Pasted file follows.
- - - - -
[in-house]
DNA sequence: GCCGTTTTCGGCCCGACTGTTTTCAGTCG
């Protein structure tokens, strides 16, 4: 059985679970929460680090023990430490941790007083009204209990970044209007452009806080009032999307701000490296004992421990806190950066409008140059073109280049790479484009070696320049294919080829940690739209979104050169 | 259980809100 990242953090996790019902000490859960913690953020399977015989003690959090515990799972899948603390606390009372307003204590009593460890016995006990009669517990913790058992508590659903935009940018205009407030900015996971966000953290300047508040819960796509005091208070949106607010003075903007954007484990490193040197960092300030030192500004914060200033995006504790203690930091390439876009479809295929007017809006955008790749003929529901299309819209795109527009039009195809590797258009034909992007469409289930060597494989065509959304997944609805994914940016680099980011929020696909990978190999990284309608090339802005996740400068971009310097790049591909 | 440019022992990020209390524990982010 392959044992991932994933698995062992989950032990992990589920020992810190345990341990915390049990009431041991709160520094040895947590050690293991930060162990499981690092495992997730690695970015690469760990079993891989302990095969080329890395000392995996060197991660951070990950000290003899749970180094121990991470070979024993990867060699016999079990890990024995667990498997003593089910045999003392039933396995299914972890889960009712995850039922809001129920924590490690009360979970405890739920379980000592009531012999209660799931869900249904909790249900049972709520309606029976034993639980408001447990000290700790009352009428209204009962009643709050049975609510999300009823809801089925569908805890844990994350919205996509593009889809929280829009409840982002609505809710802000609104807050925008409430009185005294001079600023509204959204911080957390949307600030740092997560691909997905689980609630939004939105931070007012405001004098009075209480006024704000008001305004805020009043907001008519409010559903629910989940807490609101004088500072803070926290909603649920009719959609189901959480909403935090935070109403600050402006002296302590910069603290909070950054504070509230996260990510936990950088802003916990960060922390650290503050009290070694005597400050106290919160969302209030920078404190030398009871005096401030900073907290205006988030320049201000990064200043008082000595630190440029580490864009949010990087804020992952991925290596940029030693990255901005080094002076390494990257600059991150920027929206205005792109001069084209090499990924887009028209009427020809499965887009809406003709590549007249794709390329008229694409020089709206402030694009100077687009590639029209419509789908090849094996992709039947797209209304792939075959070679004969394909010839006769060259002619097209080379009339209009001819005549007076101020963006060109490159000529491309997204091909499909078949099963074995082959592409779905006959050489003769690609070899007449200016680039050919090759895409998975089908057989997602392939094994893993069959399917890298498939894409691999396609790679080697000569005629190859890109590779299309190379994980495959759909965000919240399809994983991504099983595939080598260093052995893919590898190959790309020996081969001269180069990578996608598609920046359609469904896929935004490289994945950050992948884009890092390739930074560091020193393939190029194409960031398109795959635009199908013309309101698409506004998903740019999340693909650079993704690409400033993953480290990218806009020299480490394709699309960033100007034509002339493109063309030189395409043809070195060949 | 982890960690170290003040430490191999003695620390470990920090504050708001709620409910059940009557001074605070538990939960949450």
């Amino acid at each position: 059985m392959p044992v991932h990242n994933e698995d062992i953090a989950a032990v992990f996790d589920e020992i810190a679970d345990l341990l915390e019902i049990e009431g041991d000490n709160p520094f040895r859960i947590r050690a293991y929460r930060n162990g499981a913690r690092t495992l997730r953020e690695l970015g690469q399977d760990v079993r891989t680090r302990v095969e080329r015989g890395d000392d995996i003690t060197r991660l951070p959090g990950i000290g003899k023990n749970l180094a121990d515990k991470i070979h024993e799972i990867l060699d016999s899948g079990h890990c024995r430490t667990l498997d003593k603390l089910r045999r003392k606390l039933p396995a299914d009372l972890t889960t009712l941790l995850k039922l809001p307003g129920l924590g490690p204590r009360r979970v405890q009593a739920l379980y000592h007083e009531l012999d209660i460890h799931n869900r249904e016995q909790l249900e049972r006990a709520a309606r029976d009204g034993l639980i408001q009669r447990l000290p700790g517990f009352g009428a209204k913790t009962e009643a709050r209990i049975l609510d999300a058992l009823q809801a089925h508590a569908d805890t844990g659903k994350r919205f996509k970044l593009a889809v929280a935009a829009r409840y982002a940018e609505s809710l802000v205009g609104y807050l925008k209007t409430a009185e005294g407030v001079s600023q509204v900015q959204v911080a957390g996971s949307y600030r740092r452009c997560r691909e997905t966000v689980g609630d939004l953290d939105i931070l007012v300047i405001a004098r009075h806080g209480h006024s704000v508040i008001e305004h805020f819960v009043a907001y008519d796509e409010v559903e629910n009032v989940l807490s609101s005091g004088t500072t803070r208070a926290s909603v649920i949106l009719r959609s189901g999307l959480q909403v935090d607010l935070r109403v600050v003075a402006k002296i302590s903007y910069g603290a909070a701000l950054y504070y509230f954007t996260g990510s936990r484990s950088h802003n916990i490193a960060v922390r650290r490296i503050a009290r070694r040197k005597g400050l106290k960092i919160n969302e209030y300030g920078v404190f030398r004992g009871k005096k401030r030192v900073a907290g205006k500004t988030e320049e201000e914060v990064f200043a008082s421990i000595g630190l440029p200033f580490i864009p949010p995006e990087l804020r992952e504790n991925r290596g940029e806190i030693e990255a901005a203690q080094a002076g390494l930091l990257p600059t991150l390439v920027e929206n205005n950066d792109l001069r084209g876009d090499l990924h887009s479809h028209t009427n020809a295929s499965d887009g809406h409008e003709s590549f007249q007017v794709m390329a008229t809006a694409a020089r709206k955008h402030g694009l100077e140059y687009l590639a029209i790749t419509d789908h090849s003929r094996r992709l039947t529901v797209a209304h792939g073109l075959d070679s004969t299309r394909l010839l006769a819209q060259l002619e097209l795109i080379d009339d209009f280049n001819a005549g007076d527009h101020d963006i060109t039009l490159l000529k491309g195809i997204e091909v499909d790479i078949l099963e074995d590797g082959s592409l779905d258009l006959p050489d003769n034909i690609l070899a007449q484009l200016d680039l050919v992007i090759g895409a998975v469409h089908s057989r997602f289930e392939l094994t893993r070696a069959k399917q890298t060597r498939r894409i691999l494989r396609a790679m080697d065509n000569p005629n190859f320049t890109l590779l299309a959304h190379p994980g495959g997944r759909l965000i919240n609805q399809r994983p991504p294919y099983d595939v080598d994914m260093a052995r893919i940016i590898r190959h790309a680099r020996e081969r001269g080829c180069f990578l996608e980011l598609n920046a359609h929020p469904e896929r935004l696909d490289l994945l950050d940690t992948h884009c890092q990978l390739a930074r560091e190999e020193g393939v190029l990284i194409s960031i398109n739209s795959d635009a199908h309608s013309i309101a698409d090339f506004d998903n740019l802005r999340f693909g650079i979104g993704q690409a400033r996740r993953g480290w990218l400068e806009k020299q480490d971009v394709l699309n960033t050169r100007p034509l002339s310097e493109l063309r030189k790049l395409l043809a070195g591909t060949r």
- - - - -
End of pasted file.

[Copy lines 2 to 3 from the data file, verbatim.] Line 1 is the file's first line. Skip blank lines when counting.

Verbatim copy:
DNA sequence: GCCGTTTTCGGCCCGACTGTTTTCAGTCG
């Protein structure tokens, strides 16, 4: 059985679970929460680090023990430490941790007083009204209990970044209007452009806080009032999307701000490296004992421990806190950066409008140059073109280049790479484009070696320049294919080829940690739209979104050169 | 259980809100 990242953090996790019902000490859960913690953020399977015989003690959090515990799972899948603390606390009372307003204590009593460890016995006990009669517990913790058992508590659903935009940018205009407030900015996971966000953290300047508040819960796509005091208070949106607010003075903007954007484990490193040197960092300030030192500004914060200033995006504790203690930091390439876009479809295929007017809006955008790749003929529901299309819209795109527009039009195809590797258009034909992007469409289930060597494989065509959304997944609805994914940016680099980011929020696909990978190999990284309608090339802005996740400068971009310097790049591909 | 440019022992990020209390524990982010 392959044992991932994933698995062992989950032990992990589920020992810190345990341990915390049990009431041991709160520094040895947590050690293991930060162990499981690092495992997730690695970015690469760990079993891989302990095969080329890395000392995996060197991660951070990950000290003899749970180094121990991470070979024993990867060699016999079990890990024995667990498997003593089910045999003392039933396995299914972890889960009712995850039922809001129920924590490690009360979970405890739920379980000592009531012999209660799931869900249904909790249900049972709520309606029976034993639980408001447990000290700790009352009428209204009962009643709050049975609510999300009823809801089925569908805890844990994350919205996509593009889809929280829009409840982002609505809710802000609104807050925008409430009185005294001079600023509204959204911080957390949307600030740092997560691909997905689980609630939004939105931070007012405001004098009075209480006024704000008001305004805020009043907001008519409010559903629910989940807490609101004088500072803070926290909603649920009719959609189901959480909403935090935070109403600050402006002296302590910069603290909070950054504070509230996260990510936990950088802003916990960060922390650290503050009290070694005597400050106290919160969302209030920078404190030398009871005096401030900073907290205006988030320049201000990064200043008082000595630190440029580490864009949010990087804020992952991925290596940029030693990255901005080094002076390494990257600059991150920027929206205005792109001069084209090499990924887009028209009427020809499965887009809406003709590549007249794709390329008229694409020089709206402030694009100077687009590639029209419509789908090849094996992709039947797209209304792939075959070679004969394909010839006769060259002619097209080379009339209009001819005549007076101020963006060109490159000529491309997204091909499909078949099963074995082959592409779905006959050489003769690609070899007449200016680039050919090759895409998975089908057989997602392939094994893993069959399917890298498939894409691999396609790679080697000569005629190859890109590779299309190379994980495959759909965000919240399809994983991504099983595939080598260093052995893919590898190959790309020996081969001269180069990578996608598609920046359609469904896929935004490289994945950050992948884009890092390739930074560091020193393939190029194409960031398109795959635009199908013309309101698409506004998903740019999340693909650079993704690409400033993953480290990218806009020299480490394709699309960033100007034509002339493109063309030189395409043809070195060949 | 982890960690170290003040430490191999003695620390470990920090504050708001709620409910059940009557001074605070538990939960949450």